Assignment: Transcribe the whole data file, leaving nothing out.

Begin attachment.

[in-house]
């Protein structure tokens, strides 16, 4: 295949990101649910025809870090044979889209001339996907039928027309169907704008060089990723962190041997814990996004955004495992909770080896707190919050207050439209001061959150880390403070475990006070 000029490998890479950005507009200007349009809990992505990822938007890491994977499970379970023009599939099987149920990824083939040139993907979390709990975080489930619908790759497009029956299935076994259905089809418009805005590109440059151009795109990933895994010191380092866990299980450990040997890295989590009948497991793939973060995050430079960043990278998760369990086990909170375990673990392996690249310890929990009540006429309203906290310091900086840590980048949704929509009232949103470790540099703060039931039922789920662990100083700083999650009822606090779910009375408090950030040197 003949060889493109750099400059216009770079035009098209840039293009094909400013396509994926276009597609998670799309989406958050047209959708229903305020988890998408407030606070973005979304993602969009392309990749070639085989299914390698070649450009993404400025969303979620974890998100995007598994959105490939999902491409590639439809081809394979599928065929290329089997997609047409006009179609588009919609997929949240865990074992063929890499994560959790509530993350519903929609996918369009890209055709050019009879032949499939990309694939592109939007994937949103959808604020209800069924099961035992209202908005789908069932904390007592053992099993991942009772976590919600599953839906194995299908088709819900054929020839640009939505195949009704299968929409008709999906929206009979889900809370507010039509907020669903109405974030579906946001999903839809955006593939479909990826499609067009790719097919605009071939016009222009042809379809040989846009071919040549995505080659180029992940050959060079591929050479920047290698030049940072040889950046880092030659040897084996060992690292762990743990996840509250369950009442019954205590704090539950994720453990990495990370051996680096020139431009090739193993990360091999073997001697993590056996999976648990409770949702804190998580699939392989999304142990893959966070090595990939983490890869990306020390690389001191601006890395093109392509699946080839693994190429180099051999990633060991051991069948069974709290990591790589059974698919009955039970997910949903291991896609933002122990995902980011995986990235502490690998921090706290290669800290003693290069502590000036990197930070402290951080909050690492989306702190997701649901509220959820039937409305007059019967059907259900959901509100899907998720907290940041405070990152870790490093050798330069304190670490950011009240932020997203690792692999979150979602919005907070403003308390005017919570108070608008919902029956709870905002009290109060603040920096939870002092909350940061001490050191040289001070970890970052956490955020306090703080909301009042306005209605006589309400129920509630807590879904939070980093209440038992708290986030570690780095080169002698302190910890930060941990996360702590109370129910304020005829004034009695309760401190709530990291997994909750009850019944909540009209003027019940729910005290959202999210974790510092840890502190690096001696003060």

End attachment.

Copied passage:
[in-house]
């Protein structure tokens, strides 16, 4: 295949990101649910025809870090044979889209001339996907039928027309169907704008060089990723962190041997814990996004955004495992909770080896707190919050207050439209001061959150880390403070475990006070 000029490998890479950005507009200007349009809990992505990822938007890491994977499970379970023009599939099987149920990824083939040139993907979390709990975080489930619908790759497009029956299935076994259905089809418009805005590109440059151009795109990933895994010191380092866990299980450990040997890295989590009948497991793939973060995050430079960043990278998760369990086990909170375990673990392996690249310890929990009540006429309203906290310091900086840590980048949704929509009232949103470790540099703060039931039922789920662990100083700083999650009822606090779910009375408090950030040197 003949060889493109750099400059216009770079035009098209840039293009094909400013396509994926276009597609998670799309989406958050047209959708229903305020988890998408407030606070973005979304993602969009392309990749070639085989299914390698070649450009993404400025969303979620974890998100995007598994959105490939999902491409590639439809081809394979599928065929290329089997997609047409006009179609588009919609997929949240865990074992063929890499994560959790509530993350519903929609996918369009890209055709050019009879032949499939990309694939592109939007994937949103959808604020209800069924099961035992209202908005789908069932904390007592053992099993991942009772976590919600599953839906194995299908088709819900054929020839640009939505195949009704299968929409008709999906929206009979889900809370507010039509907020669903109405974030579906946001999903839809955006593939479909990826499609067009790719097919605009071939016009222009042809379809040989846009071919040549995505080659180029992940050959060079591929050479920047290698030049940072040889950046880092030659040897084996060992690292762990743990996840509250369950009442019954205590704090539950994720453990990495990370051996680096020139431009090739193993990360091999073997001697993590056996999976648990409770949702804190998580699939392989999304142990893959966070090595990939983490890869990306020390690389001191601006890395093109392509699946080839693994190429180099051999990633060991051991069948069974709290990591790589059974698919009955039970997910949903291991896609933002122990995902980011995986990235502490690998921090706290290669800290003693290069502590000036990197930070402290951080909050690492989306702190997701649901509220959820039937409305007059019967059907259900959901509100899907998720907290940041405070990152870790490093050798330069304190670490950011009240932020997203690792692999979150979602919005907070403003308390005017919570108070608008919902029956709870905002009290109060603040920096939870002092909350940061001490050191040289001070970890970052956490955020306090703080909301009042306005209605006589309400129920509630807590879904939070980093209440038992708290986030570690780095080169002698302190910890930060941990996360702590109370129910304020005829004034009695309760401190709530990291997994909750009850019944909540009209003027019940729910005290959202999210974790510092840890502190690096001696003060």